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Speckled trout, flounder are good targets now

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By Staff Brunswick Beacon

The hottest action for inshore anglers continues to be on speckled trout and flounder. Specks are pretty much a morning catch. They are staging runs after sunrise on the piers, in the surf and around the creeks. You won’t stay on them for very long, however, as they will turn off once the sun gets high in the sky.

The best method for these summer trout continues to be fishing live shrimp under a float. You can catch them other ways, but sometimes not as well and sometimes not at all. Anglers fishing the surf won’t have the luxury of using a float rig but they can cast MirrOlures to the morning trout or fish live finger mullet on the bottom.

Flounder fishing has heated up enough so that we can call the season at least average so far. Local inlets and creeks are producing decent numbers of fish, and there are flounder being caught in the surf and on the piers. Unlike specks, which are best targeted with live shrimp in hot weather, flounder can be caught in a number of ways throughout the summer.

My absolute favorite flounder bait is a frisky finger mullet, and fishing one on the bottom will also entice any drum, bluefish or specks that wander by your rig. Finger mullet really put on a show on a light bottom rig as long as you don’t attach a ton of lead.

Mullet, however, are just one good baitfish for use if you want to catch flounder. You can also use mud minnows, whose biggest virtue is they are available from stores for those who can’t or don’t have time to throw a cast net. Sparkled and spangled mud minnows you catch in your net in the creeks, however, are even better than the store-bought varieties.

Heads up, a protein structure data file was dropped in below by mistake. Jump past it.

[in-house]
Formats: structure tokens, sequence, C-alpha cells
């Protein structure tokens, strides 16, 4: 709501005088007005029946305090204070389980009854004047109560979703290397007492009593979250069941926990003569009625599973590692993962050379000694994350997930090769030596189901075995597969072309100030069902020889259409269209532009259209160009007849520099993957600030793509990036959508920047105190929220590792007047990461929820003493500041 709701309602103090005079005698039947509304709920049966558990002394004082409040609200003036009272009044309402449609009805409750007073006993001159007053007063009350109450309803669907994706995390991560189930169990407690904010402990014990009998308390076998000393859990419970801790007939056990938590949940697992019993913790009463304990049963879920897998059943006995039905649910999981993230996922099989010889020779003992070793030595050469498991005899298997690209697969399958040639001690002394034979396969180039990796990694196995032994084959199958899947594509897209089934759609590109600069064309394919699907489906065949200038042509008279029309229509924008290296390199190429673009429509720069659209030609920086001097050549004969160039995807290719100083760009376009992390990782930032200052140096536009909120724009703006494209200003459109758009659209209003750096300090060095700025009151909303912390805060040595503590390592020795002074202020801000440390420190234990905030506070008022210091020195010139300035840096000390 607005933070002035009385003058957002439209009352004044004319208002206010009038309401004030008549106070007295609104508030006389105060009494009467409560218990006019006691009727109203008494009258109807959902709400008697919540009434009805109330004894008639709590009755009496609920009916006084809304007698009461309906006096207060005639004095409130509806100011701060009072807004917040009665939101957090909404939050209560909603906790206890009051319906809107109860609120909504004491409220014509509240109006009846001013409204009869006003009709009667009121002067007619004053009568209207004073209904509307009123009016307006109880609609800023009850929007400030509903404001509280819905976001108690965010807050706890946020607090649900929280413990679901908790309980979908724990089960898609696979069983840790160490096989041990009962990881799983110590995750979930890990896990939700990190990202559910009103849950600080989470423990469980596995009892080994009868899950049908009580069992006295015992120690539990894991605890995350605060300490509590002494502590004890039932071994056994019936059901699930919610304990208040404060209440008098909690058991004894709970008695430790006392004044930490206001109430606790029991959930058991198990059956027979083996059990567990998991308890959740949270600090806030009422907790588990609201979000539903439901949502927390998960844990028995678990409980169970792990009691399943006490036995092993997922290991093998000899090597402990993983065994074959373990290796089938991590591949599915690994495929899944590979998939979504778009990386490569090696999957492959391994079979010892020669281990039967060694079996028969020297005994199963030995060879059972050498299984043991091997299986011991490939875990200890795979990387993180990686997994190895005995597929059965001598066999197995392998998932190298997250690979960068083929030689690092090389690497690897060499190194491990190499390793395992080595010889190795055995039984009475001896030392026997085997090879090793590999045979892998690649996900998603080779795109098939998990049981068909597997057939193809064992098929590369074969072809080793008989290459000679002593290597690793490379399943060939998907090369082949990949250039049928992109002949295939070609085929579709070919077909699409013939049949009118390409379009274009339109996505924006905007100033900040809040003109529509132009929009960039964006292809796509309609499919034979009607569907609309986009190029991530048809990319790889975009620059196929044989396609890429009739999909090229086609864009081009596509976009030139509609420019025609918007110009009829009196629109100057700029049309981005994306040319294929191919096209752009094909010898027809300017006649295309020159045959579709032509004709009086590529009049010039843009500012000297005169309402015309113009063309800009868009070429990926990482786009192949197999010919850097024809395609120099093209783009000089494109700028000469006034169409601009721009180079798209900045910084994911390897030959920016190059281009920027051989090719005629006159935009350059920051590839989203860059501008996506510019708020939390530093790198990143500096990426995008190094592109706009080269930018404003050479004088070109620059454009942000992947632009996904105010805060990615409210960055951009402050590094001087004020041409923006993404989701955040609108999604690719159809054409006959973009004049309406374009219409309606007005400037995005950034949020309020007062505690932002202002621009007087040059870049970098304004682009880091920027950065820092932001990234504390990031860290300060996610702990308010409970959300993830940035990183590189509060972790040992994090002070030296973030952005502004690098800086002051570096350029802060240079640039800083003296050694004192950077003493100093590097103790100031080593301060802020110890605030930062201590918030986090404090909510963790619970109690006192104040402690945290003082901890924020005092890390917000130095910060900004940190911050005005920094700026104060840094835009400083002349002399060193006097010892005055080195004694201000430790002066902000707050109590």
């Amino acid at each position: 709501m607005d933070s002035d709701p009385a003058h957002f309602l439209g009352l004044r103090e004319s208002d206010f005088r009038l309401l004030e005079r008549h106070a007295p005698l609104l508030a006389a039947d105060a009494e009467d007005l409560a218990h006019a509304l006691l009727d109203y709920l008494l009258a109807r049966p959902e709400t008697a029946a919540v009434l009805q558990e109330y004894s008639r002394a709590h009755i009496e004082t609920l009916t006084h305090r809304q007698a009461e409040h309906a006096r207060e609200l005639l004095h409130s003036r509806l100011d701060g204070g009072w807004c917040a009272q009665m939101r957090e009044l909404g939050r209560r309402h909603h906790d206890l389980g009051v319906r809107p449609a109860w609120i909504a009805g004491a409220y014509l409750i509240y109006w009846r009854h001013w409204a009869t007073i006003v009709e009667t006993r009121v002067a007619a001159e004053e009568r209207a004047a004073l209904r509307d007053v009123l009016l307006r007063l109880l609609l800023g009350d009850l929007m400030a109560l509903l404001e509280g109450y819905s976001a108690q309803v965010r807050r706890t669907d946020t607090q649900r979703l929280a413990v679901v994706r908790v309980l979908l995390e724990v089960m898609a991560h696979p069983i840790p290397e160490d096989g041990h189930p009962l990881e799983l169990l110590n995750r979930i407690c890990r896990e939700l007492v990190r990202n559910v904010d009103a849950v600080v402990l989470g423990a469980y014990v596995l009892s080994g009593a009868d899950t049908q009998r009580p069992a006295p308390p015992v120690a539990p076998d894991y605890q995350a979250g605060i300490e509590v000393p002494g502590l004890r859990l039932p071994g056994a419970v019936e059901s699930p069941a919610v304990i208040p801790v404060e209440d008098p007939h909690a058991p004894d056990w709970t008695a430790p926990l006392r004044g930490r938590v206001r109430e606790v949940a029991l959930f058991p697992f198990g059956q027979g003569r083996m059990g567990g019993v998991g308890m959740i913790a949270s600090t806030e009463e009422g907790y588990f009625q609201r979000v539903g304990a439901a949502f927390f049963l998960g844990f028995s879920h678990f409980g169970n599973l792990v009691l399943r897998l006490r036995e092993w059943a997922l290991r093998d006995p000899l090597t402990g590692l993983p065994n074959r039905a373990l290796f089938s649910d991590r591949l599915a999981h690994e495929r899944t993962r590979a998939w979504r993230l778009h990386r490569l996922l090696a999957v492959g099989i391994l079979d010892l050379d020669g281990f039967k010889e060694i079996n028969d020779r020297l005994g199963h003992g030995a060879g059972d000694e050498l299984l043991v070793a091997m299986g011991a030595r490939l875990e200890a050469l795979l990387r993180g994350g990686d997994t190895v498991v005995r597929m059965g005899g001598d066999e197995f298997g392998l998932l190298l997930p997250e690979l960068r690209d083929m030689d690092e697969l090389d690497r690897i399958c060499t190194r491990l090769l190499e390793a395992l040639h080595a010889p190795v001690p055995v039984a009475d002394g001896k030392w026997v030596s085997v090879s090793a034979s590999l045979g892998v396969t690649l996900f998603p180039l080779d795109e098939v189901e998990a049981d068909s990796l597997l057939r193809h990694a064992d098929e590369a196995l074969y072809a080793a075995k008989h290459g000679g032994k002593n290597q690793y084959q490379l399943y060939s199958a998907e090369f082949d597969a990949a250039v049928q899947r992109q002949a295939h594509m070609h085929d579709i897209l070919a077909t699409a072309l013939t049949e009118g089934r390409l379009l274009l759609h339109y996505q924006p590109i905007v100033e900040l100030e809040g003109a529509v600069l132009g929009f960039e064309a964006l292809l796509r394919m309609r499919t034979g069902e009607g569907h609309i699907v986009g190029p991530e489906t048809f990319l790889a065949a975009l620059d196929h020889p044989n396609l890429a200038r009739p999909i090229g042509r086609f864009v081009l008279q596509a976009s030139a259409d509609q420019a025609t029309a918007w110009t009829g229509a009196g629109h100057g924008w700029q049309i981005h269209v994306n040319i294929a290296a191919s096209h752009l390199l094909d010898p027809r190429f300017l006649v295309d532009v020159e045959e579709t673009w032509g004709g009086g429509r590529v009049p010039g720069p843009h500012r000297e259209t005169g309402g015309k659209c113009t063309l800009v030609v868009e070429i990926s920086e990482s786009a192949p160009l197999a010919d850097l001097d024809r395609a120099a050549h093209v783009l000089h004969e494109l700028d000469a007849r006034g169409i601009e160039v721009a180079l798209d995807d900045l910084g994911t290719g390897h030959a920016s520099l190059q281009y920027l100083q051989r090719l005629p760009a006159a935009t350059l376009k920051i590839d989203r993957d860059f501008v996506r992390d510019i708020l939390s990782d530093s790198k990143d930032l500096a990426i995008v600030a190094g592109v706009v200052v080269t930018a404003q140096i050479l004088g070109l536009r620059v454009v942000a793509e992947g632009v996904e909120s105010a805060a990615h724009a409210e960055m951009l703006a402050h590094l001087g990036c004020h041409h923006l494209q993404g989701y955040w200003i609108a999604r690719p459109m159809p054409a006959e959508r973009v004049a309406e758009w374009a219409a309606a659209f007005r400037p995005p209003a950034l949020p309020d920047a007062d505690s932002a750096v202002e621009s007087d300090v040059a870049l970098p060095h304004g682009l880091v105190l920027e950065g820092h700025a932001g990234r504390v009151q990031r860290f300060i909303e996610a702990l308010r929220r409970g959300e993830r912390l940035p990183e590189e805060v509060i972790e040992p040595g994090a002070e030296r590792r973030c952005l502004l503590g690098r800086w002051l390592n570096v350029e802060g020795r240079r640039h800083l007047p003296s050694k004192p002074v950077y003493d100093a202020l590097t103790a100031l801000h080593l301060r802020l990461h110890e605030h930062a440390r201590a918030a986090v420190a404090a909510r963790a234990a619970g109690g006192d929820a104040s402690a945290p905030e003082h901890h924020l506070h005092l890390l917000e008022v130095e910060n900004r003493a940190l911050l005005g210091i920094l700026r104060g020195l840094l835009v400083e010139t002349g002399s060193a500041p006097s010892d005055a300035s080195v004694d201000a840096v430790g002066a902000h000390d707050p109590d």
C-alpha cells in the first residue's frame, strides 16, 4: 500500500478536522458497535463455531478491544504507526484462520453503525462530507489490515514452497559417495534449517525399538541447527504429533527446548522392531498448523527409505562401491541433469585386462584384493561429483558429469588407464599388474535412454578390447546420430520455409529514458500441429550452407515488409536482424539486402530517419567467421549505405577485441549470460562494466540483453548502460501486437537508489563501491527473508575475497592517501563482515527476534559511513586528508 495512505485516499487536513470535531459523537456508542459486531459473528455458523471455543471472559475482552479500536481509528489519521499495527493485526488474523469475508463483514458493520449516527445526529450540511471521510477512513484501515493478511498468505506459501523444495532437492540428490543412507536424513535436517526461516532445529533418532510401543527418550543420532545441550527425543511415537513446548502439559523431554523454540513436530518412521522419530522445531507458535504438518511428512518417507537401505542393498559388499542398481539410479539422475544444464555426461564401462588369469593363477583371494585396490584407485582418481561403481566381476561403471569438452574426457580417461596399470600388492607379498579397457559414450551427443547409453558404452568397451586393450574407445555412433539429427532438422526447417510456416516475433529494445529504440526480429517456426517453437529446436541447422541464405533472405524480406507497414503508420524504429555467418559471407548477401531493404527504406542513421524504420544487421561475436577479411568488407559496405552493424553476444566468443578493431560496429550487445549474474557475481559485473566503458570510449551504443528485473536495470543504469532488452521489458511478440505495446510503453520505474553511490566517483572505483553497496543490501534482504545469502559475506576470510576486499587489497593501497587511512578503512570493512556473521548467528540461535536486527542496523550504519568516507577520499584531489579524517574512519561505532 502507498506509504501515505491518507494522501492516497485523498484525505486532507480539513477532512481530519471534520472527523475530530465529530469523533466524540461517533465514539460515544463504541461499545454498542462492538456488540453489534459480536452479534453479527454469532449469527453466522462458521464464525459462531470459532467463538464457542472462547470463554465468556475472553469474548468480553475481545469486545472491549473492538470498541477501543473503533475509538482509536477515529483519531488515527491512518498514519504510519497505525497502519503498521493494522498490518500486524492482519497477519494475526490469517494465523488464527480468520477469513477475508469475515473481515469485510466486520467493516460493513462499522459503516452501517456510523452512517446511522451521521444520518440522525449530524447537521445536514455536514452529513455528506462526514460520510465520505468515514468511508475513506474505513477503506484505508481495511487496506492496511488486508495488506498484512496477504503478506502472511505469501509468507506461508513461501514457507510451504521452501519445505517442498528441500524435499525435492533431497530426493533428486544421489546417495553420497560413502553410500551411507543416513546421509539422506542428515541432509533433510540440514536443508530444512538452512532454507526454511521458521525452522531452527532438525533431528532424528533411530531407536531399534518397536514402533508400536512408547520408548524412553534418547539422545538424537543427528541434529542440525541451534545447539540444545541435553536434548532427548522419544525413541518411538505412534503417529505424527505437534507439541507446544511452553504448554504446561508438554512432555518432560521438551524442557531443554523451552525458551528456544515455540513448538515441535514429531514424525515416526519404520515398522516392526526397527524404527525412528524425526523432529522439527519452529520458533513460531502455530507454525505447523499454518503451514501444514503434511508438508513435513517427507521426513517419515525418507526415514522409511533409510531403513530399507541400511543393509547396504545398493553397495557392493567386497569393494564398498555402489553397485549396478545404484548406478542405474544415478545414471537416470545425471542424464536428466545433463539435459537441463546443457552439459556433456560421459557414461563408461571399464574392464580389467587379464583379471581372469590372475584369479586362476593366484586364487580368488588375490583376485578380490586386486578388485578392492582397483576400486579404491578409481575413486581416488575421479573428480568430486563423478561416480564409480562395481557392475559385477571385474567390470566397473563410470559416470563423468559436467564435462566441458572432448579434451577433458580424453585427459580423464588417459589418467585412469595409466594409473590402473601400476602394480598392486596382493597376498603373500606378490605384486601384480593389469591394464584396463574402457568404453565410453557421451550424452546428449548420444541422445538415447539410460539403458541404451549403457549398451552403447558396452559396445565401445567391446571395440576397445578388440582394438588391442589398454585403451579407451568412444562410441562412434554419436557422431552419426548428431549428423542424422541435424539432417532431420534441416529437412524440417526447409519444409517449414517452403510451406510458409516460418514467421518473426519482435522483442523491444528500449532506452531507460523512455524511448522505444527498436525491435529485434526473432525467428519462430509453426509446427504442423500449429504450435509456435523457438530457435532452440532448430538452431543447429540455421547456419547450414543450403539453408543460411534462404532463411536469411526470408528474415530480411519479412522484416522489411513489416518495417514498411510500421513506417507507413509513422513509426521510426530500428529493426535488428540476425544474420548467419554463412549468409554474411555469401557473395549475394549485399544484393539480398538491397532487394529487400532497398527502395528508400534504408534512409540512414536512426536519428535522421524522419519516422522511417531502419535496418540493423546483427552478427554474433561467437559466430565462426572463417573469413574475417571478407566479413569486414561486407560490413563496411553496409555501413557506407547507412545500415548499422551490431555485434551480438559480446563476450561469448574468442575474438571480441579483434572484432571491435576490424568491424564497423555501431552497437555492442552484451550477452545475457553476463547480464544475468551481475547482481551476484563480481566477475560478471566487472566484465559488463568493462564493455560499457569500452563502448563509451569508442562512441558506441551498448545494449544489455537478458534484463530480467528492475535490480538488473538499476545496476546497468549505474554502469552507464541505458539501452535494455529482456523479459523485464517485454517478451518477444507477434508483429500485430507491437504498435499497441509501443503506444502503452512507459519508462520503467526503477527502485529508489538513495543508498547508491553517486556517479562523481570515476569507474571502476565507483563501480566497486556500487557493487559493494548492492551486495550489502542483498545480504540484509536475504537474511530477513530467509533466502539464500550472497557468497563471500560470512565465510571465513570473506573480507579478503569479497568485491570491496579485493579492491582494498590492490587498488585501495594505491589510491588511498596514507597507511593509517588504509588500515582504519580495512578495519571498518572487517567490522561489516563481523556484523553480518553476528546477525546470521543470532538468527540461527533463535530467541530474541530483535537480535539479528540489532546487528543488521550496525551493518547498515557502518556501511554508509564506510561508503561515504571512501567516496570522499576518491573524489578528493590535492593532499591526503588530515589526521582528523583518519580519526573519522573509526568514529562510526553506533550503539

Other great flounder baits are small pinfish (roaming specks will nail pinfish readily) as well as little spots and pogies (small menhaden). Pogies won’t live long, in the bait bucket or on the hook, but flounder love them.

If you don’t have live bait, you can employ strip bait or artificial lures for flounder. Fresh cut bait strips are good, but soft baits have come so far in terms of appearance, scent and ease of use they may be a better alternative. If you are in a boat running from dock to dock seeking flounder, artificial bait strips on a jig head are a great way to fish.

Bottom-fishermen on the pier won’t find much action in the heat of the day (there won’t be mush inside around the bridges either). But during the morning hours and just before sunset right through the night, you can still catch sea mullet (whiting) and black drum. Black drum catches have been strong lately, though that seems to always be the case with that dependable fish.

In the surf, the best bet for bottom-fishermen now are the pompano. You can use fresh cut shrimp or, even better, sand fleas that are readily available on our beaches right now. Live sand fleas right in or just behind the whitewater are the best bait for pompano, and if you have the pregnant sand fleas with the orange roe on gold hooks, you are giving yourself every advantage.

Even if you aren’t getting a lot of bites summer bottom-fishing, resist the temptation to use a big glob of bait. Small pieces of cut shrimp, squid and bloodworms are most effective fished on No. 4 or No. 6 hooks.

Redfish are still around, lumbering slowly through the hot summer water. You can catch them on slowly fished lures, but live finger mullet are the best bait for them. Hook the mullet just above the eye sockets with 1/0 or larger hooks. Redfish will also hit fresh cut bait in the surf at night, although so will the many sharks in the water right now.

Speaking of sharks, there’s no better season to go shark fishing if you get into that kind of thing. Just remember to read up on the complex rules regarding sharks if you want to target them, and to find out whether shark fishing is allowed if you try it from a pier.

Out on the ends of the piers and for boaters wishing to avoid strong offshore winds, there is still a chance to pick up bluefish and Spanish mackerel on plugs, although as with the trout that action will be best before it gets too hot.

Early morning specks and flounder throughout the day will be the best for a while, until the cool autumn winds blow in the spot runs and stir all fish into their autumn feeding moods. Plan on fishing early and late, and use live bait if you can. Fish are a little sluggish in the heat, like we are, but they are still out there and you can still put some tasty specks and flounder on ice for a nice, fresh summer seafood dinner.

JEFFREY WEEKS is a fishing columnist for the Beacon. You may reach him at saltyweeks@gmail.com or follow updated fishing reports on his blog at http://saltyweeks.blogspot.com.